Three-dimensional morphometric analysis of human kidney nephron structures in health and disease
Background and Hypothesis: Chronic kidney disease (CKD) is very common and affects as many as 37 million people in the United States. Diabetes and hypertension are the most common causes of CKD. The pathogenesis of CKD is not fully elucidated. Morphological changes such as glomerulosclerosis and tubular atrophy are commonly observed with advanced disease. However, it is unclear if such changes occur at earlier stages of disease, a time when therapeutic interventions are likely to have the most benefit. Measurements of glomerular, vascular and tubular dimensions have been typically derived from thin section, but a pipeline for acquiring these morphometric measurements in 3-dimentions have not been performed. Using enhanced tissue clearing, confocal 3D imaging and volumetric segmentation and analysis, we aimed at developing an approach to measure the dimensions of various structures within the human kidney. Our overarching hypothesis is that such approach could allow the detection of morphometric changes in early disease.
Experimental Design or Project Methods: Kidney tissue were used either from donor nephrectomies or stored frozen biopsies from Biobank Biopsy Cohort of Indiana (BBCI). Enhanced tissue clearing and staining for nuclei, endothelium and proximal tubules were performed. Optical sectioning and 3D Imaging was done using confocal microscopy. Volume rendering, segmentation and analysis were done using the Imaris Software (Bitplane). Various built in and customized segmentation approaches were used.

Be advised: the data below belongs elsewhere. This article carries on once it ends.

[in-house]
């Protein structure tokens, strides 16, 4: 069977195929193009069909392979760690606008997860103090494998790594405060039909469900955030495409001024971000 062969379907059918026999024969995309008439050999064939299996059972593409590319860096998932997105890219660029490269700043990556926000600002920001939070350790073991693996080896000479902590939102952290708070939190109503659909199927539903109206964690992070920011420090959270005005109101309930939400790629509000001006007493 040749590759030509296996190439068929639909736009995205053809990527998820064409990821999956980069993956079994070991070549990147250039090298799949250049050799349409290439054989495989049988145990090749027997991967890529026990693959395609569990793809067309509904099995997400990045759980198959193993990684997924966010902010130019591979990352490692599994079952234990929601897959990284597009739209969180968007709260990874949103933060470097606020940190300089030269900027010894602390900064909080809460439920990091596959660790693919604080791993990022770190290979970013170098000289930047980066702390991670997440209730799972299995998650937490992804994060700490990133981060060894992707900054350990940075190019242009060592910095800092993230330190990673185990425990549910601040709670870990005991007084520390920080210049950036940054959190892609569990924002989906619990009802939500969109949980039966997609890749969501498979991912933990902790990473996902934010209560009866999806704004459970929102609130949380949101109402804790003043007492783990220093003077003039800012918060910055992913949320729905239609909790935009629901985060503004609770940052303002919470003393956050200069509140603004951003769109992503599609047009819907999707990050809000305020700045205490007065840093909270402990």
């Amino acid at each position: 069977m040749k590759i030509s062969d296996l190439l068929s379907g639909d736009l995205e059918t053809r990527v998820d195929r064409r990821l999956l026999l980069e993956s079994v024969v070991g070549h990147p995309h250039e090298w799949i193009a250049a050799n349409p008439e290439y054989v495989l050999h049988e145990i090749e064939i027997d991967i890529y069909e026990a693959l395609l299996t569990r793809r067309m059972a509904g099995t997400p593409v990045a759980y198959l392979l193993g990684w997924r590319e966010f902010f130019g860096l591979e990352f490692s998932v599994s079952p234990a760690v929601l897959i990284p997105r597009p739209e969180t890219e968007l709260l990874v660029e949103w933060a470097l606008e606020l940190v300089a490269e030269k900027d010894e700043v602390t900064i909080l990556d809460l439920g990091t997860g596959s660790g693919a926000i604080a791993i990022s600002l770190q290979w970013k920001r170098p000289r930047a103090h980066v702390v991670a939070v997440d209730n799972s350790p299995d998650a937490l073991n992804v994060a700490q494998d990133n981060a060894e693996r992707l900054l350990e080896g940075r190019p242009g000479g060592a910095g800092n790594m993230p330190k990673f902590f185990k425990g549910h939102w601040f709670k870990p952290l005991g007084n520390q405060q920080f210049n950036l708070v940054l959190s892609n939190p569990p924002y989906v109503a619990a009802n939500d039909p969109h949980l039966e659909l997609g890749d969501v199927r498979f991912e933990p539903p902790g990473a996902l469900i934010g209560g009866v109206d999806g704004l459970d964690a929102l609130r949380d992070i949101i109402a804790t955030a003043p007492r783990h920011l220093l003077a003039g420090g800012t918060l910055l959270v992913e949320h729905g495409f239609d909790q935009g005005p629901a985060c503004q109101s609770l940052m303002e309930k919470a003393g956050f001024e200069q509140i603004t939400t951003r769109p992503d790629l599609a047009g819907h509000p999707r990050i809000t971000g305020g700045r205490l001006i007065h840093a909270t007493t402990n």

Results: Volumes spanning 200 µm in thickness encompassing entire glomeruli and tubules were obtained. 3D Rendering of these volumes allowed visualization and enabled 3D segmentation. Dimensions of entire human glomeruli (maximum and minimum diameters, glomerular volumes and cellular densities), tubules and vessels were defined in control and samples with diabetic kidney disease.
Conclusion and Potential Impact: Our studies established an approach for accurate measurements of the dimensions of nephronal structures preserved in their 3D environment within tissue. We also established the feasibility of this approach in comparing changes with disease vs. control. Such methodology will open up a new line of investigations to better understand the pathogenesis of CKD, particularly at its early stages.
Copyright (c) 2021 Suneil Bhaskara, Michael Ferkowicz, Daria Barwinska, Tarek M. Ashkar (El-Achkar)
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